We’d recommend reading our article outlining 25 of the most important skills that PMMs need, before comparing these to your skillset. Use these as a benchmark for what you should be aiming for in your role.

25 skills every PMM needs in 2022
Based on feedback from the product marketing community, we created a list of 25 of the most important skills that PMMs should be taking into 2022.

Benefits of transitioning to a product marketing job

Product marketing is a well-loved role by those within the field. Here’s why:

It’s a cross-functional role

Many consider the product marketing role to be stimulating because of how varied their daily responsibilities are.

As a product marketer, you’re constantly working with various internal departments and in different areas like sales enablement, customer and market research, product development, and many more.

This is an incredible opportunity to widen your knowledge of different internal functions within an organization and develop your collaboration and communication skills.

You drive alignment and collaboration within your organization

As a PMM, you have to liaise between business, product, and customer to ensure you’re meeting the customer’s needs, whilst also producing great content and driving sales for the organization.

This may seem like a large responsibility, but it is an incredibly valuable trait to have. Aligning overarching goals, objectives, and values within your company is essential in facilitating success, especially when it comes to understanding how you need to work together to meet customer needs, before using these insights to improve your product and the customer experience.

You can experience the product’s life cycle

Other departments such as sales, or design work on a specific period of a product’s life cycle. However, product marketers are lucky in that they typically get to have a hand in the whole process.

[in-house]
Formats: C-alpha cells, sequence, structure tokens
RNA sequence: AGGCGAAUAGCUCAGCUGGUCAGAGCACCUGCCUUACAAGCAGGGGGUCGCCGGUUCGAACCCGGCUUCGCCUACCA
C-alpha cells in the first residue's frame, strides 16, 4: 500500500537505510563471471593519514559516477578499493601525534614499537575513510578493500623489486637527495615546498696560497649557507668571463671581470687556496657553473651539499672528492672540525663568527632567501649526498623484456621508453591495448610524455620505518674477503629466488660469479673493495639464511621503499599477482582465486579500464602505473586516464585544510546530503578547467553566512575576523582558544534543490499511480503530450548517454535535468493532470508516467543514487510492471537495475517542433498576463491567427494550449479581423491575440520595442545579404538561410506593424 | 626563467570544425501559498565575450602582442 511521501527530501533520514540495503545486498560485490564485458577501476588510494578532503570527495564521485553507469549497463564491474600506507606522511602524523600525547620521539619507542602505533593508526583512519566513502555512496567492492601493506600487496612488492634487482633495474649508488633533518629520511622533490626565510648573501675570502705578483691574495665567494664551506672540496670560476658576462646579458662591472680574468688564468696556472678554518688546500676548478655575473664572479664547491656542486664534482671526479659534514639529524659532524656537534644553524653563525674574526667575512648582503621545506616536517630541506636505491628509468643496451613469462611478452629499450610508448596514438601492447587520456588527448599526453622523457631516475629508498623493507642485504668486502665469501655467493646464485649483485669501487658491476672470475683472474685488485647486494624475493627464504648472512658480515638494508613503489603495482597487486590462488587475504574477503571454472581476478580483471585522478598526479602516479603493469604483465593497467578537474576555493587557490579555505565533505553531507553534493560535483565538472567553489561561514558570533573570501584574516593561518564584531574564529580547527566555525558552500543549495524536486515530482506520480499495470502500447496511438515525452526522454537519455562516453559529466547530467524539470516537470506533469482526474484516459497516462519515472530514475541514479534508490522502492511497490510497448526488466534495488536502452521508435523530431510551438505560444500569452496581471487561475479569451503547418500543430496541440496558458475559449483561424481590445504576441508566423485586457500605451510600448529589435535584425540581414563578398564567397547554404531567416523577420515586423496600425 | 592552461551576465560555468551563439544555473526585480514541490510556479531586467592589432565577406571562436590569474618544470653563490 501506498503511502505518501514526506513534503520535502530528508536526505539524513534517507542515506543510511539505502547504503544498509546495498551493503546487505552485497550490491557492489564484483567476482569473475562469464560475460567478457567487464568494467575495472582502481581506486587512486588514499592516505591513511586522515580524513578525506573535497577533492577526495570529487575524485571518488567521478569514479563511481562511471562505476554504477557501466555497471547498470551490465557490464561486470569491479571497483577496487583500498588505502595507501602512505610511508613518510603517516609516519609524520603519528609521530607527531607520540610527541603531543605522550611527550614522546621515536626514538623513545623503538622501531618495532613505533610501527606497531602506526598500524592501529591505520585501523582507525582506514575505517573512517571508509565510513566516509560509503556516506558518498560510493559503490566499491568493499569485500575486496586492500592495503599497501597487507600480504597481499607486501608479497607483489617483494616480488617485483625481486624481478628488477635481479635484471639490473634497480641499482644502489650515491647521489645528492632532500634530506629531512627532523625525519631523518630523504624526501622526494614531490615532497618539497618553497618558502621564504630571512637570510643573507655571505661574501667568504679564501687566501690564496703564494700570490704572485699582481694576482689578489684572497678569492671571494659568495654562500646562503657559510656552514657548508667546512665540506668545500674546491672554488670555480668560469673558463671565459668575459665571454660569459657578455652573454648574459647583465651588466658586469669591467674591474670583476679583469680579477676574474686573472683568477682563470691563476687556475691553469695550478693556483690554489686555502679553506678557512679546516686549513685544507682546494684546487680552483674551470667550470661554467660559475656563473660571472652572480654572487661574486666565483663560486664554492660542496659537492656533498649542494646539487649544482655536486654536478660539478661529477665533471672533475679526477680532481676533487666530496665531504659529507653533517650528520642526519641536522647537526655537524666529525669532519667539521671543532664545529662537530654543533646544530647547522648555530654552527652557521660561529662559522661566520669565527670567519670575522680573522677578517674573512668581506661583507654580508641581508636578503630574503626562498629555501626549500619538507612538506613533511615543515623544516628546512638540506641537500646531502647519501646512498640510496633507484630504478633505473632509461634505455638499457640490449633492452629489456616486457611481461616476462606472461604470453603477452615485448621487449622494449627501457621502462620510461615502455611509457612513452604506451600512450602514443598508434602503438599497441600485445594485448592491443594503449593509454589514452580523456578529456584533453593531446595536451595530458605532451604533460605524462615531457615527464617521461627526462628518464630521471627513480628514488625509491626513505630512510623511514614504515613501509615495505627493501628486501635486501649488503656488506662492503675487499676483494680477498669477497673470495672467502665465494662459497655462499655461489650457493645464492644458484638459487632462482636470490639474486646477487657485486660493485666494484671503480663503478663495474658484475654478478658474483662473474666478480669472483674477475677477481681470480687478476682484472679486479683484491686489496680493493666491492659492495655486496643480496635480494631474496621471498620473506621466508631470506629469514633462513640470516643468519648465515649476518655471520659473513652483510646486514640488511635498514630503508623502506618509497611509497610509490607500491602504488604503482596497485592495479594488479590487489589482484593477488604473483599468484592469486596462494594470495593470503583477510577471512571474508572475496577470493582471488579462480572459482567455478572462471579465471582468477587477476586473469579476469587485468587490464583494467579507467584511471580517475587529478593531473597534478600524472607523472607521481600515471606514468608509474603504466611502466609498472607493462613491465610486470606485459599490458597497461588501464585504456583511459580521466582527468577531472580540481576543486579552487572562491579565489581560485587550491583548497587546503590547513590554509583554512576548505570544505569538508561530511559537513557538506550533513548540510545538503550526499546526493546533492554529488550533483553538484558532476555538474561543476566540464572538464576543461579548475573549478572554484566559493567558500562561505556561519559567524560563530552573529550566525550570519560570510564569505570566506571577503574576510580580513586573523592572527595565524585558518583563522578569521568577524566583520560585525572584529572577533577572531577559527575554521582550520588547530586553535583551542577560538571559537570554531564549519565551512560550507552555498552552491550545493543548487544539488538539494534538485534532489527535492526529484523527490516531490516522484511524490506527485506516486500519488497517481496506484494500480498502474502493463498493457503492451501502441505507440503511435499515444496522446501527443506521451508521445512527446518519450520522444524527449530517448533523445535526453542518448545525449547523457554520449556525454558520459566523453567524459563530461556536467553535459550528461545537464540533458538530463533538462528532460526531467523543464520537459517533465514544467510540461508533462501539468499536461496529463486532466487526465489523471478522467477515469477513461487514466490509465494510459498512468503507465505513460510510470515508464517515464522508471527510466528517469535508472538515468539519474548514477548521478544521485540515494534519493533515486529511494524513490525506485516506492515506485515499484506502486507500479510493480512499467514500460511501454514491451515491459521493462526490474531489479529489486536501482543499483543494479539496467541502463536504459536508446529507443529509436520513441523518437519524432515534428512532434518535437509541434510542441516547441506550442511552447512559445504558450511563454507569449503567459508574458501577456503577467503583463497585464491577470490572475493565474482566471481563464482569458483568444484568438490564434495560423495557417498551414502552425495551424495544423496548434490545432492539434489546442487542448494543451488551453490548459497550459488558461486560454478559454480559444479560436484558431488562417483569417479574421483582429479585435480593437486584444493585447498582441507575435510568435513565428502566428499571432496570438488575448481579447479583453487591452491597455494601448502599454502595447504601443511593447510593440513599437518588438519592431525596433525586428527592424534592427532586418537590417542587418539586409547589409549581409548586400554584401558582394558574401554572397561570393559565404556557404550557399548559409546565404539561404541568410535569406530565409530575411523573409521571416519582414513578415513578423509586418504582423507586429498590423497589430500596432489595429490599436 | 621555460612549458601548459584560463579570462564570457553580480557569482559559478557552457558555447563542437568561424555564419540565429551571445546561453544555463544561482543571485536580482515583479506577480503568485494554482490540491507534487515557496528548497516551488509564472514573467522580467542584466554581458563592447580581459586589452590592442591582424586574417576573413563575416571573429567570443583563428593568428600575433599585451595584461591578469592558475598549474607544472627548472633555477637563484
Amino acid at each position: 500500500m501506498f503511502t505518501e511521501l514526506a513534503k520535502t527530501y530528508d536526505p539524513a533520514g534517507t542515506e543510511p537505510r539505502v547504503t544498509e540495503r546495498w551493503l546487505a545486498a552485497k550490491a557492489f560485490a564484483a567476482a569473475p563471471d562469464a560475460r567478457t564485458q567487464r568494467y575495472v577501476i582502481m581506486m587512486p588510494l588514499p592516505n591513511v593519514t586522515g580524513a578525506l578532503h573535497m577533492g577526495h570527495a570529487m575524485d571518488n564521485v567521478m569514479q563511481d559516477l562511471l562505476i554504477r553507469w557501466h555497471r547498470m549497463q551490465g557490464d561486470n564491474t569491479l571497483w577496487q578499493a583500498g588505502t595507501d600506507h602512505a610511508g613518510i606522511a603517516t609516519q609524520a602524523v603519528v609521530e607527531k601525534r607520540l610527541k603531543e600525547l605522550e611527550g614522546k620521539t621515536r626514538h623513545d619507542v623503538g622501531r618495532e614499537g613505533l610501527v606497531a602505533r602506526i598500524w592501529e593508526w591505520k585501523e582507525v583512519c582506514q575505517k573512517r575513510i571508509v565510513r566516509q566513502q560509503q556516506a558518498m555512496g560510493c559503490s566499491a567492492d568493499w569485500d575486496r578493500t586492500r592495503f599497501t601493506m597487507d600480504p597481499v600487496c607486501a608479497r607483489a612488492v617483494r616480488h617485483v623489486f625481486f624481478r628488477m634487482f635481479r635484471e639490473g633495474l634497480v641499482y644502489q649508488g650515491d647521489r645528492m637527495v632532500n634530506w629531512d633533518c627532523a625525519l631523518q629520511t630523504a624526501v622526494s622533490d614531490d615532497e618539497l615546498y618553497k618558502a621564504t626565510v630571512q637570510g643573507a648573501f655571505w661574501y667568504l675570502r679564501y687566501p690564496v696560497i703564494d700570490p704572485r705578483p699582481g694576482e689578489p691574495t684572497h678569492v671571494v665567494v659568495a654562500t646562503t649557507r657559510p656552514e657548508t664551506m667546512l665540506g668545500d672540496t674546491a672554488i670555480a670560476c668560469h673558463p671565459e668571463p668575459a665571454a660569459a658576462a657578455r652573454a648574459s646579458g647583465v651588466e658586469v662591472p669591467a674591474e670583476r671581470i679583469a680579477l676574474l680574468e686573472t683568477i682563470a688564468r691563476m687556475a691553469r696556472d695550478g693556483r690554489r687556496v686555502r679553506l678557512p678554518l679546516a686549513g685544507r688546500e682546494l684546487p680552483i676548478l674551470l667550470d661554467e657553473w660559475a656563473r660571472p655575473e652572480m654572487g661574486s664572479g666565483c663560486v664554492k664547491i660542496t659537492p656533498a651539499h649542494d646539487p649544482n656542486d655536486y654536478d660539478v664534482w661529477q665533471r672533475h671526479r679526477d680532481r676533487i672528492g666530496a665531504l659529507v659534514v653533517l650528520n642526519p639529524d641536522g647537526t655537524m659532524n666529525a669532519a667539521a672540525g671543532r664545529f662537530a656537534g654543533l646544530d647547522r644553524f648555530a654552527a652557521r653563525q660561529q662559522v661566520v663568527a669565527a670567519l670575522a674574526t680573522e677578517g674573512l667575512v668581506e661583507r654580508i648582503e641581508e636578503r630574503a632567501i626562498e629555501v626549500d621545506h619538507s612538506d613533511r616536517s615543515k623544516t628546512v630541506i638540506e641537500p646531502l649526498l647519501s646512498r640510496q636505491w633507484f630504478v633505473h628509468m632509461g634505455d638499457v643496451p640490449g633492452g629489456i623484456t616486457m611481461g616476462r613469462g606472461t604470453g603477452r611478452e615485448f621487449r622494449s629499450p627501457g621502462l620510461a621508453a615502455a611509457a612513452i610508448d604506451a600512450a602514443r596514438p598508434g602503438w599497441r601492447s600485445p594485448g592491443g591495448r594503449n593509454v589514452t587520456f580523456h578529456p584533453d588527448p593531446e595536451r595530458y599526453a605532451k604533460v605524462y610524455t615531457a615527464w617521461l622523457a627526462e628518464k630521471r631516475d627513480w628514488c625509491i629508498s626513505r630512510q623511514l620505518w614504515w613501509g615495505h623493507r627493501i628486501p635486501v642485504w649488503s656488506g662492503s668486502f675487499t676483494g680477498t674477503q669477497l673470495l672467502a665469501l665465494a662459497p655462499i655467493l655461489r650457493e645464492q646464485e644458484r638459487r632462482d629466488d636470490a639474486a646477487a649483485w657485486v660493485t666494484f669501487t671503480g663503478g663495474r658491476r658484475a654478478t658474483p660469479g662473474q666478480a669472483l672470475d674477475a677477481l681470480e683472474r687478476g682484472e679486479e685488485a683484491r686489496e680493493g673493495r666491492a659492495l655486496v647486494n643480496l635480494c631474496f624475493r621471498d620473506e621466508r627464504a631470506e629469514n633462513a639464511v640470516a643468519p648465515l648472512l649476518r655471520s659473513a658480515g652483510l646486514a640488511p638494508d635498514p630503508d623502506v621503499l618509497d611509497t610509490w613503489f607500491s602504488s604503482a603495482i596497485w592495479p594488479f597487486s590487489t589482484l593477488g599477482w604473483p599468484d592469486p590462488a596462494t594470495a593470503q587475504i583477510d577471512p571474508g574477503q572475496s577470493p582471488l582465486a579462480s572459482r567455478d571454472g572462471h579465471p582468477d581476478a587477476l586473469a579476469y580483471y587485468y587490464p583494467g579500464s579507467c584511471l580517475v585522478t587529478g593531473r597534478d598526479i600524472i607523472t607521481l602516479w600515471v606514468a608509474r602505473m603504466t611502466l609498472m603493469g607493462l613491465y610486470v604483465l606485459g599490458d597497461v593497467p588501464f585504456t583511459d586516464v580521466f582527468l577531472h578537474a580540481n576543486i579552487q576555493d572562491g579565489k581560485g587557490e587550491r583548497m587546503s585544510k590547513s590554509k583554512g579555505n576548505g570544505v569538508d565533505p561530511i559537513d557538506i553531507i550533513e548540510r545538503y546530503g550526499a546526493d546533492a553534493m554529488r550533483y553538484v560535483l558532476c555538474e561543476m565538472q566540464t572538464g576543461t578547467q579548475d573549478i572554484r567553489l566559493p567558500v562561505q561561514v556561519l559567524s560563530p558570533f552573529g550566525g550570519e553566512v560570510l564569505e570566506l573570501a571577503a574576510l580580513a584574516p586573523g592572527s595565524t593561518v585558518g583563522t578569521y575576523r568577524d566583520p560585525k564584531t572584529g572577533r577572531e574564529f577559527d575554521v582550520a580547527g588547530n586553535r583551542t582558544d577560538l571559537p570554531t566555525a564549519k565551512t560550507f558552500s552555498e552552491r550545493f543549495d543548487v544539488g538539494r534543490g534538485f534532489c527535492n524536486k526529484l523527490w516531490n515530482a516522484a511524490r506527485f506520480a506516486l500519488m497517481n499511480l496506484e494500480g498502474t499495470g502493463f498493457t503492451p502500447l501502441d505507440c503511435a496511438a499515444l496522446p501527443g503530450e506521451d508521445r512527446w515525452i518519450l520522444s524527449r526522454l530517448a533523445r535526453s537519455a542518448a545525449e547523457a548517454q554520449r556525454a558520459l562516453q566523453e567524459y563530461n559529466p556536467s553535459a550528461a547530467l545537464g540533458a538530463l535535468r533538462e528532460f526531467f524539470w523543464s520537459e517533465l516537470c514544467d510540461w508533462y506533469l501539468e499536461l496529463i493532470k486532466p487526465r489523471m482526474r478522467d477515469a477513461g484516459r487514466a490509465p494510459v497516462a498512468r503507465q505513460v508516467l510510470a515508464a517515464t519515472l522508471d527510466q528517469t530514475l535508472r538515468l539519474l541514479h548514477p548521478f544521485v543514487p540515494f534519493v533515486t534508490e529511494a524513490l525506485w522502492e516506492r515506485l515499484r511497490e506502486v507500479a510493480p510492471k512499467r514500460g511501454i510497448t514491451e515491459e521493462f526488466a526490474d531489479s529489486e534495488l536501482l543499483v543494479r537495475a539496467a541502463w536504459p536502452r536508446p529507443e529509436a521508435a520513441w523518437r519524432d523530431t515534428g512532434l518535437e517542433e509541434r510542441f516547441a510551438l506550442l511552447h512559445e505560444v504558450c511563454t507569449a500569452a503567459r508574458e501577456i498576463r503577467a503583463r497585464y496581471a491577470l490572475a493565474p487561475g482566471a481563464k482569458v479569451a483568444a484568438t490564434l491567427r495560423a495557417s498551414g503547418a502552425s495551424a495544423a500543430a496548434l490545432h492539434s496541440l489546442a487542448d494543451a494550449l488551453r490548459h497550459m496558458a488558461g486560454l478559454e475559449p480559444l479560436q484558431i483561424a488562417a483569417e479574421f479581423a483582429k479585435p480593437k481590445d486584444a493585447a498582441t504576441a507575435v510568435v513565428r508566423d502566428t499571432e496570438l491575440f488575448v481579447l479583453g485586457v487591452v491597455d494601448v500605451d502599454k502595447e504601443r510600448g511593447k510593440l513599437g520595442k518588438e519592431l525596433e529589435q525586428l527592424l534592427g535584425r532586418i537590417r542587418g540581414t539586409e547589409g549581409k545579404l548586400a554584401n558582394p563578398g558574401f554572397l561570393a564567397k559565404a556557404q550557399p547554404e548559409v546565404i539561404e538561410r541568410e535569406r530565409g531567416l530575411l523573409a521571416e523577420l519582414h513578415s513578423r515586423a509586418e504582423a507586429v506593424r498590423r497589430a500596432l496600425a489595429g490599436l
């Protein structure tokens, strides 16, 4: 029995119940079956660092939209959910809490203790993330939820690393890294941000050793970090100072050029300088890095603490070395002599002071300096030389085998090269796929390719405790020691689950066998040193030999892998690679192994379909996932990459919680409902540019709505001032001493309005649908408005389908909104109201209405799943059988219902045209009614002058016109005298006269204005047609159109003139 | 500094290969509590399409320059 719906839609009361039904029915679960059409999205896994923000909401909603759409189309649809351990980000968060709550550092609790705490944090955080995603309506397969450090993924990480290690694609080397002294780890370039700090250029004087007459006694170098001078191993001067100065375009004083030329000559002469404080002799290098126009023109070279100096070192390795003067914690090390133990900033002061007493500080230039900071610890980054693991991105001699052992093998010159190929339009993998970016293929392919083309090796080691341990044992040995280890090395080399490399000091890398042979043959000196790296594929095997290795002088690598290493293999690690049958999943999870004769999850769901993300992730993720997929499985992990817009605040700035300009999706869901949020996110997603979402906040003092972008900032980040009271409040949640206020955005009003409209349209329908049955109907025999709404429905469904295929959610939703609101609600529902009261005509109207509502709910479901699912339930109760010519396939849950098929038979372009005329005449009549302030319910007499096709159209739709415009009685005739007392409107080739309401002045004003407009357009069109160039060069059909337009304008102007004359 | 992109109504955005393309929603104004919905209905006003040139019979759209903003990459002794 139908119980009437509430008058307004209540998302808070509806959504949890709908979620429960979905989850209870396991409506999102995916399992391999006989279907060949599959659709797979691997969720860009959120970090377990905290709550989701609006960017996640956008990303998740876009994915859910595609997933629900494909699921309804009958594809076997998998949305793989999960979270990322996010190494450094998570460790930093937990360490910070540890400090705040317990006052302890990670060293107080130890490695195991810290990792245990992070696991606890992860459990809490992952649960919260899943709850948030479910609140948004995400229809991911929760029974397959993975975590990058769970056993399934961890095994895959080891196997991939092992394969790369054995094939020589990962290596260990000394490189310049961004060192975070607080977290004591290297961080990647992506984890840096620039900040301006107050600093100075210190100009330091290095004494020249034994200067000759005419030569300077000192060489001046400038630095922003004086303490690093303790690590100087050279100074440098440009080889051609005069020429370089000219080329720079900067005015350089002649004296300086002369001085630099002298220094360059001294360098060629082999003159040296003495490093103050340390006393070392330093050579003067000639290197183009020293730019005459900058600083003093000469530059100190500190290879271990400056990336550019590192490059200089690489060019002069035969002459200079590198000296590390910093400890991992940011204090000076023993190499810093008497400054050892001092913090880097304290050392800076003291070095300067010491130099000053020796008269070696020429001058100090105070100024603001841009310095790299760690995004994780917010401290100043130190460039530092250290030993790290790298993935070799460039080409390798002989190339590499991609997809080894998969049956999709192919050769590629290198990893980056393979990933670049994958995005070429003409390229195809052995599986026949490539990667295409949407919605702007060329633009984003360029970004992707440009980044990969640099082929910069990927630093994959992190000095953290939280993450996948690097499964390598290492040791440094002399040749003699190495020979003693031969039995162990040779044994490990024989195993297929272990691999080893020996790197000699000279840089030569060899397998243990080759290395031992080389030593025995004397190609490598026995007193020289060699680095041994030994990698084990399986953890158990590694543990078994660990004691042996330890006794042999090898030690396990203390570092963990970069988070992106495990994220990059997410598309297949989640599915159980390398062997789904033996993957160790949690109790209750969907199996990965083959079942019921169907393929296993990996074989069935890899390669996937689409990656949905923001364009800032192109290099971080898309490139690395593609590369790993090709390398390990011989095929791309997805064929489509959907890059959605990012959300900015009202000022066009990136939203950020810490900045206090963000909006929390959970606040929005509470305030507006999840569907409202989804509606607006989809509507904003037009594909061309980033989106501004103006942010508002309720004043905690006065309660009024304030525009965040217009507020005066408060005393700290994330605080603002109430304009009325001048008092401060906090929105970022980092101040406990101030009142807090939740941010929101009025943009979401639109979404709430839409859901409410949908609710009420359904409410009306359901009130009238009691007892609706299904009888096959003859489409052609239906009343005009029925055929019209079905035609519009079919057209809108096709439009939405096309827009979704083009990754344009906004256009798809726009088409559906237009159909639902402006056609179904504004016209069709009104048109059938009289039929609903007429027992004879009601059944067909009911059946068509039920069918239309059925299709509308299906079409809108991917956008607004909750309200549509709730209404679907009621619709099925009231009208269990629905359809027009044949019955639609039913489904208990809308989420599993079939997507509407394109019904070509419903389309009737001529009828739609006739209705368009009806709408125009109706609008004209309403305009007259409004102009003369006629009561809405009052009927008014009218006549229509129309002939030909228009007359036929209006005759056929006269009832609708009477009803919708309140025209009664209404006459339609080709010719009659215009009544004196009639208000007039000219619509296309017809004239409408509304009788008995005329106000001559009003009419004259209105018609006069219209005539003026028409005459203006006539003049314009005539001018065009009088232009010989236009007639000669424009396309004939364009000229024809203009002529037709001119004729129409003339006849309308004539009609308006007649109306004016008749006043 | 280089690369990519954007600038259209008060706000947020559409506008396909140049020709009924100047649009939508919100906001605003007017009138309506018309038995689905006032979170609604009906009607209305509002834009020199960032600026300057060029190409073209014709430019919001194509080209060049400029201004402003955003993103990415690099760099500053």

Become a member at Product Marketing Alliance and gain deeper insights into the skills, knowledge, and expectations of various product marketing roles with the PMM career table.

A screenshot from the product marketing career table on the Product Marketing Alliance website. It says descriptions of product marketing roles at various levels from the Product Marketing Alliance. Then, theres a subheading that says Product Marketing skills and knowledge expectations. Underneath this it says, Wondering what;s to be expected as you progress through your PMM journey? Discover key information in our overview summarizing hte key roles and responsibilities as you move up the career ladder, from Associate Product Marketing Manager to Director of PMM.

How to transition from marketing to product marketing

Step one: Build your experience

While it’s good to develop transferable skills from your previous marketing experience, it’s also important to begin developing experience within areas more specific to a product marketing role. For example:

  • Positioning,
  • Pricing,
  • Go-to-market,
  • Narrative Design, and
  • Storytelling.

This stance is echoed by professionals who’ve been plying their trade in product marketing:

“Back yourself! Product marketing is based on a set of skills that a lot of marketers possess: strong copywriting, clear communication, passion for collaboration, and a strategic mindset.
“The best tip I can give for someone moving into this discipline is to quickly define what product marketing means at your company, as the remit and responsibilities differ by industry and business size. You’ll be set up for success if everyone has a clear understanding of what product marketing’s on the hook for from the off.”
Rory Woodbridge, Head of Product Marketing at Pleo

“It’s rare to find entry-level product marketing roles because product marketing is so strategic by nature. So, you’ll want to start gathering experience that falls into the product marketing wheelhouse.